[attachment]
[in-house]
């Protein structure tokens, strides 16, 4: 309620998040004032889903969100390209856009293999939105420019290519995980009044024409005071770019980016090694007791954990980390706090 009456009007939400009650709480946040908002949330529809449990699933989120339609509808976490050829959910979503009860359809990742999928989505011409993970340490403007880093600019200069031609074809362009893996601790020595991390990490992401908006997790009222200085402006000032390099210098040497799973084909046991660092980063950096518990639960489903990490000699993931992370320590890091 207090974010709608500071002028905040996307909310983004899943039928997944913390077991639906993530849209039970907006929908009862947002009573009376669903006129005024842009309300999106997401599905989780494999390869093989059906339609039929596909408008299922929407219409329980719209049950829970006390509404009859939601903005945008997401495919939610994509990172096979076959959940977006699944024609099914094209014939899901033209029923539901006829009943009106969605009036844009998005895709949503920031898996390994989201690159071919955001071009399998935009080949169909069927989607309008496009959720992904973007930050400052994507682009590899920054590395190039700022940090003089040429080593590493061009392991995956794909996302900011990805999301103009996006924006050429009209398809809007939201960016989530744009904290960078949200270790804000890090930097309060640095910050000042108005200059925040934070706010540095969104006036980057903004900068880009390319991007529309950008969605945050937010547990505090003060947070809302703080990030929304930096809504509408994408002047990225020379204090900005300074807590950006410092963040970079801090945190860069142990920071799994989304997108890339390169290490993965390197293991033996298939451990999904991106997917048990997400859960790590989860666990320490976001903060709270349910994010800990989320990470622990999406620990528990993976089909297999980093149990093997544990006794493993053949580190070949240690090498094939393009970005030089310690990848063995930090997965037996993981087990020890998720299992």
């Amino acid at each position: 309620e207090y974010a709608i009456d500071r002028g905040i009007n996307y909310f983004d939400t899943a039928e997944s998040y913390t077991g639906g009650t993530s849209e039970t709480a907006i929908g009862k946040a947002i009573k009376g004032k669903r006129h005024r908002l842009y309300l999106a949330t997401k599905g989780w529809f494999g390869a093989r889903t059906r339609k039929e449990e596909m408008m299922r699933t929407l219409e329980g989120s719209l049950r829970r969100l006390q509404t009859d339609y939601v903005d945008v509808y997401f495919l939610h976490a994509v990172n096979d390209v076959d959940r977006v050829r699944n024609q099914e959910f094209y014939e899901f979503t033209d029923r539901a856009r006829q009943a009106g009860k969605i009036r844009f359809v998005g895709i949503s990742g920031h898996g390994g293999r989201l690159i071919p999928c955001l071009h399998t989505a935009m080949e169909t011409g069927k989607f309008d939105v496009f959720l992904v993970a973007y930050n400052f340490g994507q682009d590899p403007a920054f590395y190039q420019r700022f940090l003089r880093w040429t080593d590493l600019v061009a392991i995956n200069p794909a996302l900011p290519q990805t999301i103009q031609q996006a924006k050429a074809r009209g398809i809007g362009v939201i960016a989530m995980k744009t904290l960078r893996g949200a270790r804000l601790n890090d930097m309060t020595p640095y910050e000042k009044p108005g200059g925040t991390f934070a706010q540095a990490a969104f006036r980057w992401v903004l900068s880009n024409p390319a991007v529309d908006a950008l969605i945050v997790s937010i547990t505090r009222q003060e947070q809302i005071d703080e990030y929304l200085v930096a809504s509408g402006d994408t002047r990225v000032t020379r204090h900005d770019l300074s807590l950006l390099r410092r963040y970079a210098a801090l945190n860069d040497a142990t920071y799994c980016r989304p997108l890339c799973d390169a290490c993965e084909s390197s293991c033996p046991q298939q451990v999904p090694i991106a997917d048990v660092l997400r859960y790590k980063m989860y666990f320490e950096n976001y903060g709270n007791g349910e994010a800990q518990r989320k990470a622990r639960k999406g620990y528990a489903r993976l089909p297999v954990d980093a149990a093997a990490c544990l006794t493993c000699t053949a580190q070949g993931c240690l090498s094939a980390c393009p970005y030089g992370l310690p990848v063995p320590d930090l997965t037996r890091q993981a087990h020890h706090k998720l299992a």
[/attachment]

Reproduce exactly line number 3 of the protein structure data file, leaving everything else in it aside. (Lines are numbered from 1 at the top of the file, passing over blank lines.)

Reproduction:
């Amino acid at each position: 309620e207090y974010a709608i009456d500071r002028g905040i009007n996307y909310f983004d939400t899943a039928e997944s998040y913390t077991g639906g009650t993530s849209e039970t709480a907006i929908g009862k946040a947002i009573k009376g004032k669903r006129h005024r908002l842009y309300l999106a949330t997401k599905g989780w529809f494999g390869a093989r889903t059906r339609k039929e449990e596909m408008m299922r699933t929407l219409e329980g989120s719209l049950r829970r969100l006390q509404t009859d339609y939601v903005d945008v509808y997401f495919l939610h976490a994509v990172n096979d390209v076959d959940r977006v050829r699944n024609q099914e959910f094209y014939e899901f979503t033209d029923r539901a856009r006829q009943a009106g009860k969605i009036r844009f359809v998005g895709i949503s990742g920031h898996g390994g293999r989201l690159i071919p999928c955001l071009h399998t989505a935009m080949e169909t011409g069927k989607f309008d939105v496009f959720l992904v993970a973007y930050n400052f340490g994507q682009d590899p403007a920054f590395y190039q420019r700022f940090l003089r880093w040429t080593d590493l600019v061009a392991i995956n200069p794909a996302l900011p290519q990805t999301i103009q031609q996006a924006k050429a074809r009209g398809i809007g362009v939201i960016a989530m995980k744009t904290l960078r893996g949200a270790r804000l601790n890090d930097m309060t020595p640095y910050e000042k009044p108005g200059g925040t991390f934070a706010q540095a990490a969104f006036r980057w992401v903004l900068s880009n024409p390319a991007v529309d908006a950008l969605i945050v997790s937010i547990t505090r009222q003060e947070q809302i005071d703080e990030y929304l200085v930096a809504s509408g402006d994408t002047r990225v000032t020379r204090h900005d770019l300074s807590l950006l390099r410092r963040y970079a210098a801090l945190n860069d040497a142990t920071y799994c980016r989304p997108l890339c799973d390169a290490c993965e084909s390197s293991c033996p046991q298939q451990v999904p090694i991106a997917d048990v660092l997400r859960y790590k980063m989860y666990f320490e950096n976001y903060g709270n007791g349910e994010a800990q518990r989320k990470a622990r639960k999406g620990y528990a489903r993976l089909p297999v954990d980093a149990a093997a990490c544990l006794t493993c000699t053949a580190q070949g993931c240690l090498s094939a980390c393009p970005y030089g992370l310690p990848v063995p320590d930090l997965t037996r890091q993981a087990h020890h706090k998720l299992a």